You should probably read this contest primer first
A definitive look at the mechanics of design contests – why they work, some reasons why they don’t and some very real issues you should be aware of, but probably aren’t.
We can start this decision tree with one simple question.
“Do I need a logo?”
If you’re reading this, your answer is probably yes. Ask this one too:
“Do I believe my logo is important enough to require the services of an experienced design professional?”
If the answer to that is “yes,” you probably don’t want a logo design contest. If you don’t really care one way or another – you just want a decent logo – ask yourself this:
“Do I need to see a lot of design options, many of which are completely unusable, just for the sake of seeing a lot of options?”
If that seems silly, you probably don’t need a logo design contest either. A cacophony of proposals, especially if a lot of them aren’t great, can be visual noise that actually hinders the development process and burns up time. If viewing a ton of options is still your thing, or a barometer that you use to gauge “design value,” then a design contest might be up your alley. There are two ways to go about this.
The first is pretty straightforward – ask people to submit logos to you. Pick one. Award a prize. This is your typical, organic logo design contest. It will require you to have some base – fans let’s say – to draw from. The other is how things take place on commercialized design contest sites – platforms like 99designs, Design Crowd, Zillion Designs, Crowdspring and a host of others. They often refer to design contests as “Crowdsourcing,” part of the so-called “Shared economy,” also known as the “Collaborative economy” or whatever people are calling it today.
“[The design contest] model short-circuits the promise of CS [crowdsourcing.]”
Author who coined the phrase Crowdsourcing.
Well, that’s awkward.
The ‘ethics’ of commercial design contests
Many professional designers and organizations are opposed to design contests and the sites that host them – they refer to the entire shebang as spec work. A variety of reasons for that really, but the main one revolves around ethics, unpaid designers and “exploitation.” How’s that? Truth be told, a logo design “contest” on a commercial platform isn’t actually a contest at all.It’s a group of people submitting logos and revisions based on your feedback – usually a professional activity – hoping to get paid if you pick their logo as your “winner.” One person in your “contest” will receive payment. The rest won’t, regardless of how much time or effort they spend at your request. Is that “exploitative?” Some think so:
“Exploitation is seen as the failure to pay labor its marginal product…”
It’s also worthwhile to point out that most design contest platforms are owned by profitable Western companies. These businesses, and your logo “contest,” are only possible due to unpaid labor.
All this boils down to one simple, binary equation. You’re either okay with it. Or you’re not.
If you are, let’s continue.
Is design any different than any other profession?
Ask yourself this fairly logical question:.
“Do I believe that people who aren’t assured a paycheck would take short-cuts in their job?”
That’s any job by the way. Be it janitor. Cook. Doctor. Lawyer. Of course, the answer would almost always be “yes.” Why would you think design is any different?
“Would someone hoping to win a contest focus on one, or enter many to maximize to their chances of getting paid?”
Again, the answer is pretty straightforward. It would be much more conducive for someone to enter a lot of unpaid contests – hoping to win something, anything – rather than focus entirely on one. Yours for example. Remember, these designers aren’t getting paid for their work in a majority of contests they enter – but they ARE participating in HOPES of getting paid and would prefer to be – a fact that you should keep in mind throughout this treatise.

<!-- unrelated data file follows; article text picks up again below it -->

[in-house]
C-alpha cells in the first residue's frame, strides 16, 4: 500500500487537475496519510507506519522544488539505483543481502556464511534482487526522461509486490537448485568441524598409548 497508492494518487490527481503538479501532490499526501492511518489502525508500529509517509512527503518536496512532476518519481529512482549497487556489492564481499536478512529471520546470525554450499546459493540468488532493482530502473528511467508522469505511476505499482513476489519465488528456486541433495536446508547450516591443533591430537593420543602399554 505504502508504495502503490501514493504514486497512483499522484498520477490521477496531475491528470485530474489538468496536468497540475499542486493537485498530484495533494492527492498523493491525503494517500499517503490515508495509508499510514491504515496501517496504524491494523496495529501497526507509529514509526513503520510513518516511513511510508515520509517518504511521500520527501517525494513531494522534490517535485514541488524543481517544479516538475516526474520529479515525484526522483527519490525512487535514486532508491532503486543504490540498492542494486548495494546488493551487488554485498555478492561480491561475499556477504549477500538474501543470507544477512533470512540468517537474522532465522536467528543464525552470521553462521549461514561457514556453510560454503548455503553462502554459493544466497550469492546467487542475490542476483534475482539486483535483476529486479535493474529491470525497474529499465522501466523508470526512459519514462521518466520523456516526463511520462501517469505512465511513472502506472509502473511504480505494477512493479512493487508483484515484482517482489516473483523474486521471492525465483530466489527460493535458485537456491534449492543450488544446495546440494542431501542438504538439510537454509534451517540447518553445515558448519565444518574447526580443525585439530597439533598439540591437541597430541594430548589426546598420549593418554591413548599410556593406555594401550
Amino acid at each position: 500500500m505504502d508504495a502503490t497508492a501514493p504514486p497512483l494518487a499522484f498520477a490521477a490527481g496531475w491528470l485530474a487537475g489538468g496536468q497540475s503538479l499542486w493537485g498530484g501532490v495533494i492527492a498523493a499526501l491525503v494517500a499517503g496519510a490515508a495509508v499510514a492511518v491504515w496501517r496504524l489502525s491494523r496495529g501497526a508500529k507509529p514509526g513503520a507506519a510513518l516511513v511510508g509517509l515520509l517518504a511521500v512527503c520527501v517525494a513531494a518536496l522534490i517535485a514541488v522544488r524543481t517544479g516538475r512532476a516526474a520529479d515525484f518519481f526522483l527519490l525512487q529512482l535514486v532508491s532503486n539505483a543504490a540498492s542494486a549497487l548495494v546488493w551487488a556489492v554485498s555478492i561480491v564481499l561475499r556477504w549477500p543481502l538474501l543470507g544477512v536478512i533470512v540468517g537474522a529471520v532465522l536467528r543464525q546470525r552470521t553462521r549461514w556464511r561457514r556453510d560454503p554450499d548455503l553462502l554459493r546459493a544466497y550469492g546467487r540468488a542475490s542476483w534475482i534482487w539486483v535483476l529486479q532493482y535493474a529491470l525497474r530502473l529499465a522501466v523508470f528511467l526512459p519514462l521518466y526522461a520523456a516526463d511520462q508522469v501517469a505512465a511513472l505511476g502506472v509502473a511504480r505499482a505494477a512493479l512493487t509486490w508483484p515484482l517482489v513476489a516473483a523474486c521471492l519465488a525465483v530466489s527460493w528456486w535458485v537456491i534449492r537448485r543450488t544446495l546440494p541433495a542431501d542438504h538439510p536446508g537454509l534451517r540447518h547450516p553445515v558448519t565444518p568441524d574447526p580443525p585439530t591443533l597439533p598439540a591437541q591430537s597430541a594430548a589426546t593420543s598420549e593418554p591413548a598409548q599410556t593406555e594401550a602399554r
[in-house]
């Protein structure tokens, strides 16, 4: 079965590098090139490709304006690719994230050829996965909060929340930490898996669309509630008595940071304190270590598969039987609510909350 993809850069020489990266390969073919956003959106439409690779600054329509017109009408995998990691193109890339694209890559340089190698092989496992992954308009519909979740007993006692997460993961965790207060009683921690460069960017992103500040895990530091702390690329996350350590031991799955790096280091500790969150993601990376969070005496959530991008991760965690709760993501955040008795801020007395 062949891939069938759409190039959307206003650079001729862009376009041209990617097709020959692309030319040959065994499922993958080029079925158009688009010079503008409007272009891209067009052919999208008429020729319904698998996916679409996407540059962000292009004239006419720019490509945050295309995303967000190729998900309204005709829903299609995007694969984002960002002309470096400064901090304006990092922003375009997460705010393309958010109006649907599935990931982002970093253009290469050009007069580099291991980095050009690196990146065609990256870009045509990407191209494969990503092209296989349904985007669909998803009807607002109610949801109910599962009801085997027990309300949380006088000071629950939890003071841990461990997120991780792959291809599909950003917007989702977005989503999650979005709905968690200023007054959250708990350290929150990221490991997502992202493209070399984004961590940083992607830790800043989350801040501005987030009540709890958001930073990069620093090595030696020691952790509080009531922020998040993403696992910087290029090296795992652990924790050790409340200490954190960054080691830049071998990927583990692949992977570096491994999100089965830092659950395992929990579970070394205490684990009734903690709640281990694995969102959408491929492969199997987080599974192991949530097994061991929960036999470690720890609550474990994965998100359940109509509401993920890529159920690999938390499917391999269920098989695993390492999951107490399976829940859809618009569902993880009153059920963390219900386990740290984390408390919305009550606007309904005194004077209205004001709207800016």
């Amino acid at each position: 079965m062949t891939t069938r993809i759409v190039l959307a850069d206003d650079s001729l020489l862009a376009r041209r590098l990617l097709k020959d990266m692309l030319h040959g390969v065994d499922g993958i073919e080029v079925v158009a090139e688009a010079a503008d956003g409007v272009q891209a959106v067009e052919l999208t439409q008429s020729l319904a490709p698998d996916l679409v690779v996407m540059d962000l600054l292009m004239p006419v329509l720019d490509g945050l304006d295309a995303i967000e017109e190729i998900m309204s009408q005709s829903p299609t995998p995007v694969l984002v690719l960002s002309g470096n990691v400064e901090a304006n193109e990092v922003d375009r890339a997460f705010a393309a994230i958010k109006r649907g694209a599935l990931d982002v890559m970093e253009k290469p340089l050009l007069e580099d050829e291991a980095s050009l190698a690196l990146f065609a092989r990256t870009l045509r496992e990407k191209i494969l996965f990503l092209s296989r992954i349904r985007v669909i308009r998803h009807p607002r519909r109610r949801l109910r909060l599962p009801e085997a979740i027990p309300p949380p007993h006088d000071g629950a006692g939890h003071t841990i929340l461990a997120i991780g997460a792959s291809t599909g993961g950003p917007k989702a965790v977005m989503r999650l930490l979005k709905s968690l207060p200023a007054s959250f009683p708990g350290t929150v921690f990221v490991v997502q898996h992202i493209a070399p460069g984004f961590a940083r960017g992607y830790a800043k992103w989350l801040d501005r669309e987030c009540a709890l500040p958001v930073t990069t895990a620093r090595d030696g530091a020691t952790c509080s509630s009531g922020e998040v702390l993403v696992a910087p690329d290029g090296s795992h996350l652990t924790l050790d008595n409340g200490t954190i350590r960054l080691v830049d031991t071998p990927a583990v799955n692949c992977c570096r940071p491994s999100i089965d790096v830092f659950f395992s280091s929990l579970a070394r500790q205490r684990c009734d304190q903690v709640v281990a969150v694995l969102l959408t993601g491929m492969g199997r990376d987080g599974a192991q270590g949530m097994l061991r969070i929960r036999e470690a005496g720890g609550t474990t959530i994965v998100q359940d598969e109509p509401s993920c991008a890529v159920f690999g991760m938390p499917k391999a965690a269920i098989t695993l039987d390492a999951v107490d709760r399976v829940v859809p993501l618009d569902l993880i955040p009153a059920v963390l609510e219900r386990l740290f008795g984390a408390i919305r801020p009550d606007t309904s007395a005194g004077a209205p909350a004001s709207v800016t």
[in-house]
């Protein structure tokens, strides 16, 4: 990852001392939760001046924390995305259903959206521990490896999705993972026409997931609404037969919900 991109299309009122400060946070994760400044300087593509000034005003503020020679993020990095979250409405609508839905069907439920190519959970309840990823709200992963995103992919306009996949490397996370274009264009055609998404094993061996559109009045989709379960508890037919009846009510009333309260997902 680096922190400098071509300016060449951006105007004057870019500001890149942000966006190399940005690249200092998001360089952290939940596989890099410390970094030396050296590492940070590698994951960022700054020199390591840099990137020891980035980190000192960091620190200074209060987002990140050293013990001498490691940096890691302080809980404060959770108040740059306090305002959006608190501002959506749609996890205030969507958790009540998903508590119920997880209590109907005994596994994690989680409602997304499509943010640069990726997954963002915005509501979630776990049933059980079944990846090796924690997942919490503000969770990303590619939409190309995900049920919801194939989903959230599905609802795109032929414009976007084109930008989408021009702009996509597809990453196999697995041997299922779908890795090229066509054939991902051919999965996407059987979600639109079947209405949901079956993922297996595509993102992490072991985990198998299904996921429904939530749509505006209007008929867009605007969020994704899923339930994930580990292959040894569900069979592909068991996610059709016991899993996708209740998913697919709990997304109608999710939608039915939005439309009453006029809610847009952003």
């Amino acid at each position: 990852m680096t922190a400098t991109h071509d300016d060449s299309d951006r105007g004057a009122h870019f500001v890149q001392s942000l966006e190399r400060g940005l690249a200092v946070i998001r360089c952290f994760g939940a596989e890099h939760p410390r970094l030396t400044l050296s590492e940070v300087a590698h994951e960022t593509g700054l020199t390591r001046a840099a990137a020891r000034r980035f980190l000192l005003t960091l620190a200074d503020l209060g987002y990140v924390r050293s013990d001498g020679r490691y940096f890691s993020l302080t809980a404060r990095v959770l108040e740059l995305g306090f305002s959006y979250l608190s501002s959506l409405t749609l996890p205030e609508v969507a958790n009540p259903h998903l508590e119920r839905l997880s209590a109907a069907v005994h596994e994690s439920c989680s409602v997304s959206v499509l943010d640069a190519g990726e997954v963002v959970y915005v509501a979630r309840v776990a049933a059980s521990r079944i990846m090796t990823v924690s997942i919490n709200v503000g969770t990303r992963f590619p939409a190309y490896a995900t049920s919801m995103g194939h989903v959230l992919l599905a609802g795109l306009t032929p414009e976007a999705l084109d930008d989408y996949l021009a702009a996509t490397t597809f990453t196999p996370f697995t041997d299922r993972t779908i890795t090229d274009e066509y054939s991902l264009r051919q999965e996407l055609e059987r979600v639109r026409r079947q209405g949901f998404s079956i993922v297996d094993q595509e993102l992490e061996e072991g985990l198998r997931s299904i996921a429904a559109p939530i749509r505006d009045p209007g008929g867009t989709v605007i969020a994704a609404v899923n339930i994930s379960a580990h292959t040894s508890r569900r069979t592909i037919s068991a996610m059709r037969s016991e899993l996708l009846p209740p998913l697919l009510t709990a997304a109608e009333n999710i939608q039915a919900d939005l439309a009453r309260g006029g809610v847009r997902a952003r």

The mechanics of design contests.
It doesn’t matter what platform you use, or which package you purchase. The formula is basically the same. You pay 100%. The platform takes around 40% in “fees” for standard “packages,” the remaining 60% supposed to be doled out to the “winner” of your contest.
This is at odds with design contests selling point – “pay only for the design you keep” – but it is what it is. Originally marketed as “pay what you like” – contest holders were originally allowed to “set their own price” within certain parameters – most design contest platforms now offer several packages at varying cost. Naturally, their websites will try and up-sell you to the more premium packages, claiming that by paying more prize money, you’ll “attract” better designers. While this may be true in a sense, you’ll attract more designers of ALL levels. Of course, as the platform “fees” are a fixed percentage, not on a sliding scale, they’ll actually end up taking more of a cut. In some instances, even the percentage is higher.
Good design takes time. Your contest may take a lot of yours.
It’s certainly true that you’ll be deluged with options throughout your contest but are you willing to spend the time it takes to give feedback on all the submissions? Sure, it’s easy to critique the logos you like, but are you going to spend hours giving feedback on logos you may have some interest in using, but aren’t sure? How about the designs you have absolutely no interest in selecting as your winner? It’s good “contest holder” form to give feedback to everything, and while certainly not mandatory, it’s expected on some level. Designers on contest sites are said to “thrive” on feedback and as they’re generally not getting paid, a little tip-of-the-hat goes a long way towards motivation. It’s also the least you can do for people who are working for you, the majority of which are doing so without any remuneration.
As cynical as it may seem, clicking on stars allows designers to believe you’re giving them feedback on their work. Some sites even have a selection of “canned” comments that you can pick from using a pulldown menu.